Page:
Host, Logistics with Purpose
Allison Krache Giddens has been with Win-Tech, a veteran-owned small business and aerospace precision machine shop, for 15 years, recently buying the company from her mentor and Win-Tech’s Founder, Dennis Winslow. She and her business partner, John Hudson now serve as Co-Presidents, leading the 33-year old company through the pandemic.
She holds undergraduate degrees in psychology and criminal justice from the University of Georgia, a Masters in Conflict Management from Kennesaw State University, a Masters in Manufacturing from Georgia Institute of Technology, and a Certificate of Finance from the University of Georgia. She also holds certificates in Google Analytics, event planning, and Cybersecurity Risk Management from Harvard online. Allison founded the Georgia Chapter of Women in Manufacturing and currently serves as Treasurer. She serves on the Chattahoochee Technical College Foundation Board as its Secretary, the liveSAFE Resources Board of Directors as Resource Development Co-Chair, and on the Leadership Cobb Alumni Association Board as Membership Chair and is also a member of Cobb Executive Women. She is on the Board for the Cobb Chamber of Commerce’s Northwest Area Councils. Allison runs The Dave Krache Foundation, a non-profit that helps pay sports fees for local kids in need.
Host of Dial P for Procurement
Billy Taylor is a Proven Business Excellence Practitioner and Leadership Guru with over 25 years leading operations for a Fortune 500 company, Goodyear. He is also the CEO of LinkedXL (Excellence), a Business Operating Systems Architecting Firm dedicated to implementing sustainable operating systems that drive sustainable results. Taylor’s achievements in the industry have made him a Next Generational Lean pacesetter with significant contributions.
An American business executive, Taylor has made a name for himself as an innovative and energetic industry professional with an indispensable passion for his craft of operational excellence. His journey started many years ago and has worked with renowned corporations such as The Goodyear Tire & Rubber Co. (GT) leading multi-site operations. With over 3 decades of service leading North America operations, he is experienced in a deeply rooted process driven approach in customer service, process integrity for sustainability.
A disciple of continuous improvement, Taylor’s love for people inspires commitment to helping others achieve their full potential. He is a dynamic speaker and hosts "The Winning Link," a popular podcast centered on business and leadership excellence with the #1 rated Supply Chain Now Network. As a leadership guru, Taylor has earned several invitations to universities, international conferences, global publications, and the U.S. Army to demonstrate how to achieve and sustain effective results through cultural acceptance and employee ownership. Leveraging the wisdom of his business acumen, strong influence as a speaker and podcaster Taylor is set to release "The Winning Link" book under McGraw Hill publishing in 2022. The book is a how-to manual to help readers understand the management of business interactions while teaching them how to Deine, Align, and Execute Winning in Business.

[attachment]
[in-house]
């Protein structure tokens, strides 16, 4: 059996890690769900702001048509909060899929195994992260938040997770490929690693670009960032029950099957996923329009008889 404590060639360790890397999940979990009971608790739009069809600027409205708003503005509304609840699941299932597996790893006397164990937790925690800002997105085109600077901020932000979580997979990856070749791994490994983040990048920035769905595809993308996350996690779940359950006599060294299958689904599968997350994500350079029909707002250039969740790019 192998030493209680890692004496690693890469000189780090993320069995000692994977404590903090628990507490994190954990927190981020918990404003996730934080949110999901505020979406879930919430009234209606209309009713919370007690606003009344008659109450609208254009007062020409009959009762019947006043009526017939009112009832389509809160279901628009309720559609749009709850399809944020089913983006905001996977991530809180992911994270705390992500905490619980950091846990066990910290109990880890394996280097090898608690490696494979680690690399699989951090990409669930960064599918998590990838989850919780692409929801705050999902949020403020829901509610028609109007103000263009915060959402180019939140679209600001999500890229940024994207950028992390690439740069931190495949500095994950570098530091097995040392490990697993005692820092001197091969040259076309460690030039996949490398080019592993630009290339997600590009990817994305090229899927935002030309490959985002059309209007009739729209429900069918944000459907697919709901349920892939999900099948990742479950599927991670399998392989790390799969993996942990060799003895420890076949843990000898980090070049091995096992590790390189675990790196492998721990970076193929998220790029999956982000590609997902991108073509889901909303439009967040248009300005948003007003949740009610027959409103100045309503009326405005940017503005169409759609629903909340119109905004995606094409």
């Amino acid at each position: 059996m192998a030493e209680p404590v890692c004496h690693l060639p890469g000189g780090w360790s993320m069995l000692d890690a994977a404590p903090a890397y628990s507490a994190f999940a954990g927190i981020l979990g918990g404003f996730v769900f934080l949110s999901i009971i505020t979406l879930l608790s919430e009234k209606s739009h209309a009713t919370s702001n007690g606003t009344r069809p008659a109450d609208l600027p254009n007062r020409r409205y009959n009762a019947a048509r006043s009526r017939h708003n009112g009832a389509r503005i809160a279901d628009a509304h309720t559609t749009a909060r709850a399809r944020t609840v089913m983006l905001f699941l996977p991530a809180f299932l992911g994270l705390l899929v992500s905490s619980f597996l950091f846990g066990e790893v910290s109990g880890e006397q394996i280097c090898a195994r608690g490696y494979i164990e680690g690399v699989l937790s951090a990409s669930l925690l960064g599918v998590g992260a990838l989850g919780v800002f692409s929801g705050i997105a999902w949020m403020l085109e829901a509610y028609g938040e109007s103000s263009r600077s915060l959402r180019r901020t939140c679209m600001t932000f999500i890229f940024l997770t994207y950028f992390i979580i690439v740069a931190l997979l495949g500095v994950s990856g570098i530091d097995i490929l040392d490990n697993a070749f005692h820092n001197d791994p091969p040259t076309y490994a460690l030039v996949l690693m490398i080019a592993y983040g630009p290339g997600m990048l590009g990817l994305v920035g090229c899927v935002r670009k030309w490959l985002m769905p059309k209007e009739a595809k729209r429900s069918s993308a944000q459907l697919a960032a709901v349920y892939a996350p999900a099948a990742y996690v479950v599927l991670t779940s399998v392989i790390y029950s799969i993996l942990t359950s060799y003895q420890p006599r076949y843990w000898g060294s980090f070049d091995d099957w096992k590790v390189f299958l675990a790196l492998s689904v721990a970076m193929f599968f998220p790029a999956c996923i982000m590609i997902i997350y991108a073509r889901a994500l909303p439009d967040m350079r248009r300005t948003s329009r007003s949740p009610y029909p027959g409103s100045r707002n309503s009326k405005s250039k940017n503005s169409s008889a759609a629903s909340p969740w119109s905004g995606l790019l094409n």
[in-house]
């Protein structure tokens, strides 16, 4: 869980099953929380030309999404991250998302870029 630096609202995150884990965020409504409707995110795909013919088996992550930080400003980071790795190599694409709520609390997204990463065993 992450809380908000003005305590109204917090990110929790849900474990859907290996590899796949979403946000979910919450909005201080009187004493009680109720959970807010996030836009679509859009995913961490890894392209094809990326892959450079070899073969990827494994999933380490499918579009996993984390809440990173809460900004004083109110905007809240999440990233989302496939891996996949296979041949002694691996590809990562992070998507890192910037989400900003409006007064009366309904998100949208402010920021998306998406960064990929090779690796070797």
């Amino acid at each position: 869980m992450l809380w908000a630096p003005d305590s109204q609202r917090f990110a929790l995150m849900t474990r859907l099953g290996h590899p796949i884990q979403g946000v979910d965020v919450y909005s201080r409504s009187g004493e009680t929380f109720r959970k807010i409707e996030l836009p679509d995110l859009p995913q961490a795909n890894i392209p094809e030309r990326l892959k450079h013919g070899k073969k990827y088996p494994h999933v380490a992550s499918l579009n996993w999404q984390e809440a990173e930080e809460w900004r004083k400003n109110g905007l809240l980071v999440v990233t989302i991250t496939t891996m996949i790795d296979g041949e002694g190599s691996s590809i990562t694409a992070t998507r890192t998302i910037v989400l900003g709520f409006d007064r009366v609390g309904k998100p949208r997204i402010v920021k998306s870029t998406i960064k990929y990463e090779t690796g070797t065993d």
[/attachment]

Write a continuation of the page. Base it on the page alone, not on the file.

A servant leader, Taylor, was named by The National Diversity Council as one of the Top 100 Diversity Officers in the country in 2021. He features among Oklahoma's Most Admired CEOs and maintains key leadership roles with the Executive Advisory Board for The Shingo Institute "The Nobel Prize of Operations" and The Association of Manufacturing Excellence (AME); two world-leading organizations for operational excellence, business development, and cultural learning. He is also an Independent Director for the M-D Building Products Board, a proud American manufacturer of quality products since 1920.
Lori is currently completing a degree in marketing with an emphasis in digital marketing at the University of Georgia. When she’s not supporting the marketing efforts at Supply Chain Now, you can find her at music festivals – or working toward her dream goal of a fashion career. Lori is involved in many extracurricular activities and appreciates all the learning experiences UGA has brought her.
Social Media Manager
My name is Chantel King and I am the Social Media Specialist at Supply Chain Now. My job is to make sure our audience is engaged and educated on the abundant amount of information the supply chain industry has to offer.